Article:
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Some new verve in an old method of book publicity

You are invited to a party to celebrate the publishing of a new book.

For those who respond to such an invitation, a publisher often serves hors d'oeuvres in an elegant restaurant to selected members of the press and friends of the author. It has become a fixture in the publishing business.

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The publishing party, says William Cole, a free-lance columnist and author, ''is designed to honor the author and make him happy.'' From most parties, says Mr. Cole, who attends a considerable number of them, publishers don't get much publicity. And not all authors get parties. Mr. Cole has written some 60 books and never had a publisher throw a party for him.

John Baker, editor in chief at Publishers Weekly, the journal of the book industry, agrees, noting that most parties are designed ''to cheer up the authors.'' Unless the party is held in an offbeat setting, however, ''they don't normally garner much publicity.''

One publisher in particular, Workman Publishing, has turned parties into an art form while generating a much publicity. Workman parties, says Donna Gould, former head of publicity for the publisher, ''are nothing if not original and very creative.'' Props are brought in, personalities courted, and original locations picked for the parties.

Workman, a small but growing publishing house in New York, made the publishing party into an event with its party for ''The Preppy Handbook.'' It invited 250 people to get dressed like preppies and come to a ''tailgating'' party at a Lincoln-Ford showroom on the West Side of Manhattan. Six hundred people showed up, dressed in pink and green. The party attracted a write-up in the ''Life Style'' section of Newsweek and a story in the New York Times and prompted other New York media channels to notice the book. ''Preppy'' became an instant success.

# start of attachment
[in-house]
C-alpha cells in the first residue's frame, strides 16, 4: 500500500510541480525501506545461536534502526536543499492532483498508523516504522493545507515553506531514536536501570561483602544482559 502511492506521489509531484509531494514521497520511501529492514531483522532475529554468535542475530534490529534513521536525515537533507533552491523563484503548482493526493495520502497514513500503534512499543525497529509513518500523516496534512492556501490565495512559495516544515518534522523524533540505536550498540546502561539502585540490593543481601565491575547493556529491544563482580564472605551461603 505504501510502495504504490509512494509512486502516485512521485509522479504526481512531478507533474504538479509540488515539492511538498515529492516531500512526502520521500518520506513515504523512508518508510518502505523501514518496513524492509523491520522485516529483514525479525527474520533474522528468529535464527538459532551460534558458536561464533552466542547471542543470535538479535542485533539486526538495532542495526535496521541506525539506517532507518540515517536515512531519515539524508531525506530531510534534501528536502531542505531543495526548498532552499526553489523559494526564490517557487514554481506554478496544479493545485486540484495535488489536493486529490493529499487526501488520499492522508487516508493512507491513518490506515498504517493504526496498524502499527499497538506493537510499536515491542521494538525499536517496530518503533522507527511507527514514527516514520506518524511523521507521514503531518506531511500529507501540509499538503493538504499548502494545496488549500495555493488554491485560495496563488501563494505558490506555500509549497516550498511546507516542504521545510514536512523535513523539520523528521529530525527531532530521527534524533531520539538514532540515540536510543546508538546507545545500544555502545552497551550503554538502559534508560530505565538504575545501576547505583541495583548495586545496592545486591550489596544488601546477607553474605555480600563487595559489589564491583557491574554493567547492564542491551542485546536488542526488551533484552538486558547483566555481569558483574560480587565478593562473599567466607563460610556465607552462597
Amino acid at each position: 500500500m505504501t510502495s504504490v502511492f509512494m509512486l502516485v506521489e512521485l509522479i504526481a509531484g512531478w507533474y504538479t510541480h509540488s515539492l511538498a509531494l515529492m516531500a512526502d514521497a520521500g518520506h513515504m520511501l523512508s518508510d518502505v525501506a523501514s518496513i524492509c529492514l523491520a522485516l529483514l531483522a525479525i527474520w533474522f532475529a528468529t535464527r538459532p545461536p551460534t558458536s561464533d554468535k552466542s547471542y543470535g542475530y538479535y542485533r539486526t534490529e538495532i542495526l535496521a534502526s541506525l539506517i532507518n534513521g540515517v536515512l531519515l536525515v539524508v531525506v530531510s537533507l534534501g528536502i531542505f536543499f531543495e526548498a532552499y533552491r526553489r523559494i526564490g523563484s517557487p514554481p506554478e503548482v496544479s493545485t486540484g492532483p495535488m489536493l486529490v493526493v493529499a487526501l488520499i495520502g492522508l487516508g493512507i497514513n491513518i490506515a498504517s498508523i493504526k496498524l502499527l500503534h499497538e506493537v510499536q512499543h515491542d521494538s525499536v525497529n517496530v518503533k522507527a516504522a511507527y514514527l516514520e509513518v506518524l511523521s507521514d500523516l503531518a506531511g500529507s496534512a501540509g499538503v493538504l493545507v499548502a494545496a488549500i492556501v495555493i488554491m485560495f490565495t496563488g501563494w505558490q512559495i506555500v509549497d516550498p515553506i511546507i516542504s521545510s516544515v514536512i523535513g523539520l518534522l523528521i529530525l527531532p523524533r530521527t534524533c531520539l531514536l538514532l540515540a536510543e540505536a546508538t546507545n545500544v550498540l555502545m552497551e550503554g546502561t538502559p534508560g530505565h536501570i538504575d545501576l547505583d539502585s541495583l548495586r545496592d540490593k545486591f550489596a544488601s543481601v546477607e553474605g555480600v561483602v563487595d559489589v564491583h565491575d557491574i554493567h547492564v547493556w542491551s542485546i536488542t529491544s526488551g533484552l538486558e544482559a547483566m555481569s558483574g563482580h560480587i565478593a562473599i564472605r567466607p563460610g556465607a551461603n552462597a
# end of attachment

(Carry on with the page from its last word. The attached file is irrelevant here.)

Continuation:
The preppy party was followed by a party held at the New York Yacht Club for ''Sailing,'' a humorous dictionary of nautical terms. This was followed by another party at the Ford dealership for ''The Genuine Texas Handbook.'' At this one, New Yorkers dressed as Texans (as well as some Texans who came north just for the bash) danced the ''Cotton-eye Joe'' and ate tortilla chips, barbecue fare, and moonpies. Miss Texas, the state's beauty queen, showed up, along with newsmen from CBS and NBC.

Since then, Workman has held other parties, including one for the ''The Silver Palate Cookbook'' at Saks Fifth Avenue. At the cookbook party, some 500 guests nibbled their way through the Saks crystal and gift department, where the authors, Julee Rosso and Sheila Lukins, had provided samples from their recipes. Ms. Rosso recalls that the party generated lots of press, which helped to boost the book's sales. This success prompted a second party for the book, where guests munched on salmon mousse, sour cream and caviar dip, and steak tartare.

Not everyone believes this is the best way to get publicity. Mr. Baker, of Publishers Weekly, notes some publishers hold small meetings between their authors and the press which allow for more substantial conversations. ''There is no bumping and shoving like there is at big parties, and the press who is interested gets a chance to meet the author.''

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